In FIG. 2 the fixed part 20 and the portable part 21 are shown where data frames that are in synchronization for “Y” data frames. For each of the “m” to “Y” data frames, which are in synchronization, phase and TAP data are stored in buffers 22 in the portable part. “Phase” is the phase relationship between the FP and PP clocks in decimal units, wherein Phase=1 means that to PP clock has a phase relationship with respect to the FP clock where the PP clock is one bit late, and Phase=1 means that the PP clock is one bit early. TAP provides a greater resolution of the phase relationship between the FP and PP clocks, wherein the phase relationship is expressed in units of 1/9 of a phase unit, or digital bit. TAP is valuable for fine tuning, for example Phase=0 and TAP=8 is a phase relationship of 8/9 or almost a full bit. Increasing the phase relationship between the two clocks slightly by a TAP of one yields Phase=1 and Tap=0. When the number “Y” data frames is reached and the two clocks remain in synchronization , the phase and TAP data is used to determine the clock register value 23 and this register value is stored in non-volatile memory in the portable part. FIG. 3 shows the method of calibrating the portable part so the portable part and the fixed part are synchronous. When calibration is initiated, the fixed part transmits a series of dummy data frames 30, and the calibration program is started in the portable part 31. The portable part is set into receiving mode at the lowest possible clock frequency 32. Then there is a wait for synchronization with the clock of the fixed part 33. If the operation times out 34, the clock frequency of the portable part is changed (increased) 36 and the procedure returns to waiting for synchronization with the fixed part 33. If the operation does not time out 35 do the two clock signals remain in synchronization after “Y” data frames. If no 37, then change the frequency of the portable part 36 and return to waiting for synchronization 33. If the two clock signals remain in synchronization after “Y” data frames 38, then the portable clock register value is determined and the clock register value is stored 39 and the procedure ends 40.

Alternatively, the clock frequency is set at a frequency that is not low as stated in step 32, for instance the clock frequency is set high and when the procedure times out 34, the portable part clock frequency is changed (lowered) 36, which continues until the procedure does not time out 35. Other synchronous clock procedures may also be developed that are within the intent and scope of this patent disclosure.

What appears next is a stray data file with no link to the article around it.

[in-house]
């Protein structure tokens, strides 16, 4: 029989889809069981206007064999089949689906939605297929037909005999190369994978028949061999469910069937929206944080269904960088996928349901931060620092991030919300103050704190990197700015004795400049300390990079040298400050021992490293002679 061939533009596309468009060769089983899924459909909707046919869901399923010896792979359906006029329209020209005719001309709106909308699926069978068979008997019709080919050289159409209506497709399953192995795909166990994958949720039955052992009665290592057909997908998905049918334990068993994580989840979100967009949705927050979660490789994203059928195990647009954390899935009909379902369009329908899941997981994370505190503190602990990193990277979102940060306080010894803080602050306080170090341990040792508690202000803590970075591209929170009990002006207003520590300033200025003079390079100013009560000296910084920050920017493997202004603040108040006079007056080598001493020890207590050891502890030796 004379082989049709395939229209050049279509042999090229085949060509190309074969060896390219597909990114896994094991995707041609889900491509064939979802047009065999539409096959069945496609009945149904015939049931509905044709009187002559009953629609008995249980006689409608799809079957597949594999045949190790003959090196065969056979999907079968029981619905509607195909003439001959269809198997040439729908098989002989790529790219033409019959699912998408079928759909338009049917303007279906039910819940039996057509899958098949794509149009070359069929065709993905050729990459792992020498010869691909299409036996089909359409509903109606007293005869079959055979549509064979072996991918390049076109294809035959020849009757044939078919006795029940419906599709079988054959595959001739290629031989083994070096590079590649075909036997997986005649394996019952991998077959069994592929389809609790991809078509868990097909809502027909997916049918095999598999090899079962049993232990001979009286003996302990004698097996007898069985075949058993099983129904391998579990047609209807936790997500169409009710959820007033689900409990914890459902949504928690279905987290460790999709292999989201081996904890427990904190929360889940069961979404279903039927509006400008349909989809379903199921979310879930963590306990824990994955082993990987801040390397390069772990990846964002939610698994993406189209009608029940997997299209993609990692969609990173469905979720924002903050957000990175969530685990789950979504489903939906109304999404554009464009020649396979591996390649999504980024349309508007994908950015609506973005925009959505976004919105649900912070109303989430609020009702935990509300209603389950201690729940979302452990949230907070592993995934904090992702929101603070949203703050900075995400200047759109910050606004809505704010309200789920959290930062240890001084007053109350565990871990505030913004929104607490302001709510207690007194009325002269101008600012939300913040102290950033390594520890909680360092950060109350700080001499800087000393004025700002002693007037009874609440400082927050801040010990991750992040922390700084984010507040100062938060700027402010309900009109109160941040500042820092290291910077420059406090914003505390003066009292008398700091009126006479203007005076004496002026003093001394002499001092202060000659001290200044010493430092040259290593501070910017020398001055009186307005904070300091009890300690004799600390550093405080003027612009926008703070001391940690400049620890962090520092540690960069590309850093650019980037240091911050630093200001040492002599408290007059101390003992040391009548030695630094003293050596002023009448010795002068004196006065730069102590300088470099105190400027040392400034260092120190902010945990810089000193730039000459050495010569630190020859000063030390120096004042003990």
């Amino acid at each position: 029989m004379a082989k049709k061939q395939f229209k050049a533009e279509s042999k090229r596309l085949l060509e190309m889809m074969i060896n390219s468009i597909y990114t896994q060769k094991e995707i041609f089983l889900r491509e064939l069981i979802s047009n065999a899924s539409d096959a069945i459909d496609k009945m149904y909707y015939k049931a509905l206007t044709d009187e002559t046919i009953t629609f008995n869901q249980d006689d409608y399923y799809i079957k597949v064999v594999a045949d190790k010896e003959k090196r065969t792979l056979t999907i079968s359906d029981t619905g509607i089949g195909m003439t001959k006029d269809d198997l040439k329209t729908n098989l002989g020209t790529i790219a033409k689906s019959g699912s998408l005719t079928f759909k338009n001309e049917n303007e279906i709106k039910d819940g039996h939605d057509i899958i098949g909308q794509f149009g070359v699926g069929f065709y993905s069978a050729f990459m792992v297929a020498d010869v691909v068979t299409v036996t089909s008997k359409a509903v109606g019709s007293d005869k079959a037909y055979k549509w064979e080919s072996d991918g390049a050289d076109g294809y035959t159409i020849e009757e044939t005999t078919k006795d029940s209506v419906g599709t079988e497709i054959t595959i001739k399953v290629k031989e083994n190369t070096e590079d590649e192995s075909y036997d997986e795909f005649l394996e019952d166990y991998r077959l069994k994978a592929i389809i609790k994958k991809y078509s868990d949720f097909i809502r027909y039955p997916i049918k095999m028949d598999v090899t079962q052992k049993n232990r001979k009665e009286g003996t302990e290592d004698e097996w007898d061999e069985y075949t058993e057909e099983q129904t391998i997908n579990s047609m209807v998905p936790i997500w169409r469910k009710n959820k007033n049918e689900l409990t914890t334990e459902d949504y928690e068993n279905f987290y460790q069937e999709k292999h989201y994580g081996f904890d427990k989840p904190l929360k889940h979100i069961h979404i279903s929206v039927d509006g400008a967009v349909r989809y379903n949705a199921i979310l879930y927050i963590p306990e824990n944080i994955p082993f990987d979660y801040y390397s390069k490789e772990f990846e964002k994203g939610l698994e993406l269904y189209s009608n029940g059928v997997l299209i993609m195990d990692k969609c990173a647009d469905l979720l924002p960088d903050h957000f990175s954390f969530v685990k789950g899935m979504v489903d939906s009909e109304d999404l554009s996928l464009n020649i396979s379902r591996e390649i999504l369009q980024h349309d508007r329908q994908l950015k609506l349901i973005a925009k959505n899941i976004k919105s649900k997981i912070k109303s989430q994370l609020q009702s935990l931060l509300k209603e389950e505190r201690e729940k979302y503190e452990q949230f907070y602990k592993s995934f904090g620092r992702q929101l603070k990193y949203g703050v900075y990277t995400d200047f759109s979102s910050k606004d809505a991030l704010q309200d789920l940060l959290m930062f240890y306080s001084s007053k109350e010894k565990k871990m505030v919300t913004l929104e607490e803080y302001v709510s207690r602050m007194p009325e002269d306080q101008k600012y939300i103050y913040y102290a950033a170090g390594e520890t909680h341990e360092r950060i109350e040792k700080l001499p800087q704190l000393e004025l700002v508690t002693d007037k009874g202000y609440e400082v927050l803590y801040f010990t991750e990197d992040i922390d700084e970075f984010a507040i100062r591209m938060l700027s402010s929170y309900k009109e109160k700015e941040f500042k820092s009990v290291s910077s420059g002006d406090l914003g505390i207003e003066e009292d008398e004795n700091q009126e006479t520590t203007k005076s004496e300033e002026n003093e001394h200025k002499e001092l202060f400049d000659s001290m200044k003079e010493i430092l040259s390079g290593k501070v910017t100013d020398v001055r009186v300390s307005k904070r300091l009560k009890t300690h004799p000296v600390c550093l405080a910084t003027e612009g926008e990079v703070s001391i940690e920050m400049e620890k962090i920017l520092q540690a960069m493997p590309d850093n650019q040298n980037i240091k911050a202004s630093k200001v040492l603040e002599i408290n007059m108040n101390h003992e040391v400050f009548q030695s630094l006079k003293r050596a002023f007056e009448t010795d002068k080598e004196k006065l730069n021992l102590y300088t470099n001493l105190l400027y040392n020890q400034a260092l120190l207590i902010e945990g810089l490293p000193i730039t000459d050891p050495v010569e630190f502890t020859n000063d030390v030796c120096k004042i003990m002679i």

It should be noted that the following is an example of the two part electronic device of the present disclosure and the calibration of the clocks between the two parts. Further it should be noted that this clock calibration is not during manufacturing and is performed for the first time after installation in a field environment. In FIG. 4A is shown a block diagram of a portable part (PP) 50 and a fixed part (FP) 51. The FP and the PP communicate wirelessly, wherein the FP provides a synchronization signal (synch signal) approximately every 10 ms looking for a response from the PP. The PP provides parameter data, e.g. humidity measurements, approximately every 30 sec.

As shown in FIG. 4B, when the clocks of the FP and PP are in synchronization, an occurring data signal 52 is received by the FP 51 from the PP 50 upon the receipt of the sync signal 53 transmitted by the FP 51. The data signal in this example is humidity data, which is stored in the FP 51 and transferred to a system for analysis; however, the data signal could be any other parametric value that is being tracked by a PP 50.

When the clocks of the PP 50 and the FP 51 are not in synchronization, as shown in FIG. 4C, several synchronization signals 54 are transmitted from the FP 51 approximately every 10 ms seeking the data signal, which is transmitted by the PP 50 approximately every 30 sec. The frequency of the data signal 54, comprising the parameter value (humidity in this example), is varied, as aforementioned, until the clock of the PP 50 is synchronized with the clock of the FP 51. The two clocks can drift out of synchronization by variations in environmental temperature of the PP 50 and perhaps the environmental temperature surrounding the FP 51, particularly if the parts and design that make up the oscillator of the FP are of a quality that allows a substantial drift in the FP clock frequency.

While the invention has been particularly shown and described with reference to preferred embodiments thereof, it will be understood by those skilled in the art that various changes in form and details may be made without departing from the spirit and scope of the invention.